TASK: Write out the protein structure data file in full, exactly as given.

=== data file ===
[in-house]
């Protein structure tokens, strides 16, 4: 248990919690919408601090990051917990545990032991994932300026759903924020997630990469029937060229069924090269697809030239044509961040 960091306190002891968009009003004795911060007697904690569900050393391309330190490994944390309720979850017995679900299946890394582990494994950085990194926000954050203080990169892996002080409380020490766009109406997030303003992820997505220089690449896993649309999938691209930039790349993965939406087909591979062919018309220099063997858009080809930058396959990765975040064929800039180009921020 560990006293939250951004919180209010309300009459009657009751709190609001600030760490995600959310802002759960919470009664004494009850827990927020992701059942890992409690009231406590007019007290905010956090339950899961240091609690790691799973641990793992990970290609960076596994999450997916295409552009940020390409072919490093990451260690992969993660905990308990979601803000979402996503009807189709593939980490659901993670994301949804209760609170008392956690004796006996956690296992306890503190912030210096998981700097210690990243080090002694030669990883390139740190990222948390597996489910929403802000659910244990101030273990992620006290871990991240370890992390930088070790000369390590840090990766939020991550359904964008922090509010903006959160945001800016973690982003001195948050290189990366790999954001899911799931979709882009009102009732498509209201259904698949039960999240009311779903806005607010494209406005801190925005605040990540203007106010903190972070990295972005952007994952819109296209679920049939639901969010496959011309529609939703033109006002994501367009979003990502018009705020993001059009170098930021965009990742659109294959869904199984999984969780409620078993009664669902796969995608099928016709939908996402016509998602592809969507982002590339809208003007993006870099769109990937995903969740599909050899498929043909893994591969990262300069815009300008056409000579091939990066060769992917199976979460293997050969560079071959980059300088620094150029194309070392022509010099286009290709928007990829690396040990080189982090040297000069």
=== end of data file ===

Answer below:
[in-house]
């Protein structure tokens, strides 16, 4: 248990919690919408601090990051917990545990032991994932300026759903924020997630990469029937060229069924090269697809030239044509961040 960091306190002891968009009003004795911060007697904690569900050393391309330190490994944390309720979850017995679900299946890394582990494994950085990194926000954050203080990169892996002080409380020490766009109406997030303003992820997505220089690449896993649309999938691209930039790349993965939406087909591979062919018309220099063997858009080809930058396959990765975040064929800039180009921020 560990006293939250951004919180209010309300009459009657009751709190609001600030760490995600959310802002759960919470009664004494009850827990927020992701059942890992409690009231406590007019007290905010956090339950899961240091609690790691799973641990793992990970290609960076596994999450997916295409552009940020390409072919490093990451260690992969993660905990308990979601803000979402996503009807189709593939980490659901993670994301949804209760609170008392956690004796006996956690296992306890503190912030210096998981700097210690990243080090002694030669990883390139740190990222948390597996489910929403802000659910244990101030273990992620006290871990991240370890992390930088070790000369390590840090990766939020991550359904964008922090509010903006959160945001800016973690982003001195948050290189990366790999954001899911799931979709882009009102009732498509209201259904698949039960999240009311779903806005607010494209406005801190925005605040990540203007106010903190972070990295972005952007994952819109296209679920049939639901969010496959011309529609939703033109006002994501367009979003990502018009705020993001059009170098930021965009990742659109294959869904199984999984969780409620078993009664669902796969995608099928016709939908996402016509998602592809969507982002590339809208003007993006870099769109990937995903969740599909050899498929043909893994591969990262300069815009300008056409000579091939990066060769992917199976979460293997050969560079071959980059300088620094150029194309070392022509010099286009290709928007990829690396040990080189982090040297000069």